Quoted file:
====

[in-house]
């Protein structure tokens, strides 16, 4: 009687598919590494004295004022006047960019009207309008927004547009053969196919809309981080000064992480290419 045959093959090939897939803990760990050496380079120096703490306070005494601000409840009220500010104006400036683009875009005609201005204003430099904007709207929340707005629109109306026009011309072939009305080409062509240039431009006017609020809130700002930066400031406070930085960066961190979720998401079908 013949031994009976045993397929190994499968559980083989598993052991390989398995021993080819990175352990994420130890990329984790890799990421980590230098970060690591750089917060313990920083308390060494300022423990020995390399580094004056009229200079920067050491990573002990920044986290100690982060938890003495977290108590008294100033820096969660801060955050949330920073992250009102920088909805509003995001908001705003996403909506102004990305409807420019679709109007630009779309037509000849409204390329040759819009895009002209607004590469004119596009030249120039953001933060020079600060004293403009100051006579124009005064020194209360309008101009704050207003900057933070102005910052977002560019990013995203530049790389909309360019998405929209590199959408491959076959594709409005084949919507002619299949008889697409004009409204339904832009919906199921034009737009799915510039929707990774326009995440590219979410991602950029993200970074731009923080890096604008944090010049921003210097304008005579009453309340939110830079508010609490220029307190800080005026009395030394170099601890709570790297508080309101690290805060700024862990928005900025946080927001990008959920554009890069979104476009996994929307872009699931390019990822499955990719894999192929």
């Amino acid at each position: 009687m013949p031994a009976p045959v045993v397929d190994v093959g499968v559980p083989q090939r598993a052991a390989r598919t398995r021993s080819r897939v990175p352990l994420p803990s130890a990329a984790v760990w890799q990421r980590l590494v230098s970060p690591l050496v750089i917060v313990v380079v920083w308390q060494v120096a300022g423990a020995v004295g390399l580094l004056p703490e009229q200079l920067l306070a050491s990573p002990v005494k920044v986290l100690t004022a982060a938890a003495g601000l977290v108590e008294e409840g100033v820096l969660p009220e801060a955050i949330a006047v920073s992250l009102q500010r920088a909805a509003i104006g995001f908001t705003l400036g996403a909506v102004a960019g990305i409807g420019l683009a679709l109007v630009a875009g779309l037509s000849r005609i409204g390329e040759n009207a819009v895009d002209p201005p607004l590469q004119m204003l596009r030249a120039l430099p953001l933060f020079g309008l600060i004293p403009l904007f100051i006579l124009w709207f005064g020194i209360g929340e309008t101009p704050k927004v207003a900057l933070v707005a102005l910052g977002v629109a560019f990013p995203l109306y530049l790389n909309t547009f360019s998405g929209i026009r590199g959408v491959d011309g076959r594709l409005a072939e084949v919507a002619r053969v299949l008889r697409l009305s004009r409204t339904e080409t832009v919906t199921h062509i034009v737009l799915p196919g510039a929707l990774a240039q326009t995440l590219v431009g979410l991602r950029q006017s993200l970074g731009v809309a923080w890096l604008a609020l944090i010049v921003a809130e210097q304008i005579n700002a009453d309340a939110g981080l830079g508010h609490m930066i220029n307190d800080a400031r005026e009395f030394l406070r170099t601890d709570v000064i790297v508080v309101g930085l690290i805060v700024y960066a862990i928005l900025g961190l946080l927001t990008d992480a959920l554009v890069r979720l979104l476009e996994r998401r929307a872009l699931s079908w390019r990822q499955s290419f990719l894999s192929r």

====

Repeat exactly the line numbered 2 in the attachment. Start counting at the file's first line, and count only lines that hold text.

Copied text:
């Protein structure tokens, strides 16, 4: 009687598919590494004295004022006047960019009207309008927004547009053969196919809309981080000064992480290419 045959093959090939897939803990760990050496380079120096703490306070005494601000409840009220500010104006400036683009875009005609201005204003430099904007709207929340707005629109109306026009011309072939009305080409062509240039431009006017609020809130700002930066400031406070930085960066961190979720998401079908 013949031994009976045993397929190994499968559980083989598993052991390989398995021993080819990175352990994420130890990329984790890799990421980590230098970060690591750089917060313990920083308390060494300022423990020995390399580094004056009229200079920067050491990573002990920044986290100690982060938890003495977290108590008294100033820096969660801060955050949330920073992250009102920088909805509003995001908001705003996403909506102004990305409807420019679709109007630009779309037509000849409204390329040759819009895009002209607004590469004119596009030249120039953001933060020079600060004293403009100051006579124009005064020194209360309008101009704050207003900057933070102005910052977002560019990013995203530049790389909309360019998405929209590199959408491959076959594709409005084949919507002619299949008889697409004009409204339904832009919906199921034009737009799915510039929707990774326009995440590219979410991602950029993200970074731009923080890096604008944090010049921003210097304008005579009453309340939110830079508010609490220029307190800080005026009395030394170099601890709570790297508080309101690290805060700024862990928005900025946080927001990008959920554009890069979104476009996994929307872009699931390019990822499955990719894999192929």